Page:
Experts link neglect of TVET to dearth of skilled manpower

By Kanayo Umeh, Ibadan   |   10 September 2015   |   4:59 am  
PHOTO: adesojiadegbulu.com

PHOTO: adesojiadegbulu.com

Education experts have established a nexus between the perennial lip service paid (TVET) by successive governments, and the glaring dearth of requisite skilled manpower to address the country’s developmental challenges.

They also attributed the country’s inability to produce the all-important skilled manpower on the Nigerian society’s negative perception of technical careers.

Consequently, the education experts, who spoke at a meeting Monday in Abuja, where they charted the way forward for TVET, are calling on the Federal Government to step-up actions directed at promoting technical and vocation education in the country.

Acting Permanent Secretary of the Ministry of Education, Mrs. Hindatu Abdullahi, in her remarks noted that that technical and vocational education remains a critical area of the country’s educational system that can be used to address challenges relating to skills development and eradication of poverty.

Represented by the Director of Information and Communication Technology (ICT) Department, Mr. Ifegu Oji, she said that over the years, various policies, including establishment of the National Vocational Qualification Framework, have attempted to place TVET on the front burner as the country strives to achieve overall national development.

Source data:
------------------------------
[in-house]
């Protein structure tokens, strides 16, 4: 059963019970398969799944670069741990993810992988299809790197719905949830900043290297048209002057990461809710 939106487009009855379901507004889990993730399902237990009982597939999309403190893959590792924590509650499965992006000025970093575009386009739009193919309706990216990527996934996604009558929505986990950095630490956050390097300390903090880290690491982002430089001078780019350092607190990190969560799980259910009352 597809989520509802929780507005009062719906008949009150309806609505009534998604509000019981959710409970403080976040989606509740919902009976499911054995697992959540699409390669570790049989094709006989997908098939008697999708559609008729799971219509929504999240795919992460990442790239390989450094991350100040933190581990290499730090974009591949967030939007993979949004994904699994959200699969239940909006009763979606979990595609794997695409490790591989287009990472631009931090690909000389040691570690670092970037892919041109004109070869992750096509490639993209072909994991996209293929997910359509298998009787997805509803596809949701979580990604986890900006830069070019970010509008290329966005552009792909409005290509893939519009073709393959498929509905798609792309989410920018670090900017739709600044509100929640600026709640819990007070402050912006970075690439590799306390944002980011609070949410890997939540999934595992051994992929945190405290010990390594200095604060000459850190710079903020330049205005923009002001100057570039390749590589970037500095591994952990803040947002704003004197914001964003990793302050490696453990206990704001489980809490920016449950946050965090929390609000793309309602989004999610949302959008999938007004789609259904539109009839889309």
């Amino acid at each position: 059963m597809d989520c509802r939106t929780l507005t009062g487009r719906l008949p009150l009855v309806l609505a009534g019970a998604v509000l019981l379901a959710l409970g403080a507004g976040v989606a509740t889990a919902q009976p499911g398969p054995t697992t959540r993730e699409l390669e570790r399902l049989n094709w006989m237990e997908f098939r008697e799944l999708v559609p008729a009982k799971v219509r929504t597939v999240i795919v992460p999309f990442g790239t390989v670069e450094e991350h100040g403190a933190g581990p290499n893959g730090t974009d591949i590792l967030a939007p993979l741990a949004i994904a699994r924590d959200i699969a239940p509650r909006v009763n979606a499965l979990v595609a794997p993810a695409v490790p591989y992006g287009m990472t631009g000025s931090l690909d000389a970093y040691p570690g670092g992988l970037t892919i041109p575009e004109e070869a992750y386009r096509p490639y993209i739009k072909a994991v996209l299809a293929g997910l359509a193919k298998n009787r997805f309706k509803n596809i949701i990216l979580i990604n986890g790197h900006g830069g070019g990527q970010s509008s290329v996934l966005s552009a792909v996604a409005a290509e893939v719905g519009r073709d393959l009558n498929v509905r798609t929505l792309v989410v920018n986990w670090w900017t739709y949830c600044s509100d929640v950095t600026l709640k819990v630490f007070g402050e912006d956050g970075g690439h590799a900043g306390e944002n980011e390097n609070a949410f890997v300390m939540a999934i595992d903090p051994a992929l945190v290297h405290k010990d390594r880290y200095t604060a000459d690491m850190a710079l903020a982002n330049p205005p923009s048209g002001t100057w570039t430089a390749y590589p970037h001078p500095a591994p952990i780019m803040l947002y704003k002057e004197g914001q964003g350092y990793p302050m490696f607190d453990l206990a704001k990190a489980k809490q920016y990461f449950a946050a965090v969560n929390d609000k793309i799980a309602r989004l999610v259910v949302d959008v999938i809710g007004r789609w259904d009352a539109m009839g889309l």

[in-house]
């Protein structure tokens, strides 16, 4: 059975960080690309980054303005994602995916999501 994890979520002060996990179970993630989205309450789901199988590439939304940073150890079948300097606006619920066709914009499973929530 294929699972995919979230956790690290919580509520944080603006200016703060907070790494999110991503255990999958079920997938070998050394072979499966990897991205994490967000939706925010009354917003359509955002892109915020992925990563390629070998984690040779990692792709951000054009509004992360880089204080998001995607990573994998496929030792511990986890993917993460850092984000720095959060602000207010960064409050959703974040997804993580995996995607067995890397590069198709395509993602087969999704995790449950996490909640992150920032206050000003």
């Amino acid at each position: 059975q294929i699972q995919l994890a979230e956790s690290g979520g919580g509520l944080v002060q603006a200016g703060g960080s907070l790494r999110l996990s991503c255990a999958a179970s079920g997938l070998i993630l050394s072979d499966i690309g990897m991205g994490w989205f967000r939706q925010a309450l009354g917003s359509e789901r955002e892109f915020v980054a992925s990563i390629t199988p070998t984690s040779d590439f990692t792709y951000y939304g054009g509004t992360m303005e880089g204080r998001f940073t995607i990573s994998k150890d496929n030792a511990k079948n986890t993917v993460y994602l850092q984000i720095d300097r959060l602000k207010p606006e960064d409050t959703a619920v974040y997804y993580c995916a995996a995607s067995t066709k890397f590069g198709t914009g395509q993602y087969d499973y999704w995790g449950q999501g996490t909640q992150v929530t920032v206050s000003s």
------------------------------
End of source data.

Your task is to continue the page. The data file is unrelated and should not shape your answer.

According to her, the forum provides an avenue to brain-storm on emerging issues with a view to proffering ways of addressing the challenges of enrolment into technical colleges; selection and placement of students in technical trades in the federal science and technical colleges, and address compliance with the admission ratio of 70:30, skewed in favour of the technical trades as approved at the 60th meeting of the National Council on Education held in Abeokuta.

Director, Technology and Science Education, Mrs. Rosetta Isiavwe, in her welcome remarks recalled that technical colleges were established to provide technological training that would enable students to be self-reliant upon graduation.

She, however, said that the colleges have been bedeviled with a myriad of challenges, particularly in area of low enrolment figures; poor state of workshops; lop-sidedness in admission of students in favour of the sciences; dearth of qualified TVET teachers, and the lack of interest by youths to sit for NABTEB examination, among others.

She disclosed that as part of efforts to strengthen and promote technical and vocational education, a draft bill has been forwarded to the National Assembly for the establishment of a National Council for Vocational Education (NCVE), while all teacher training institutions have been directed to include technical and vocational skill components as general studies courses in teacher education curricula.

The meeting came up with far-reaching decisions after extensive deliberations. Some of them include strict technical colleges strict adherence to the admission policy of 30:70 ratio in favour of technical/trade subjects; reviving the Technical Teachers Training Programme (TTTP) domiciled in the National Teachers Institute, and bringing it back to the Department of Technology and Science of the Education Ministry, and sensitisation of parents and the students on the advantages of technical and vocational education, among others.



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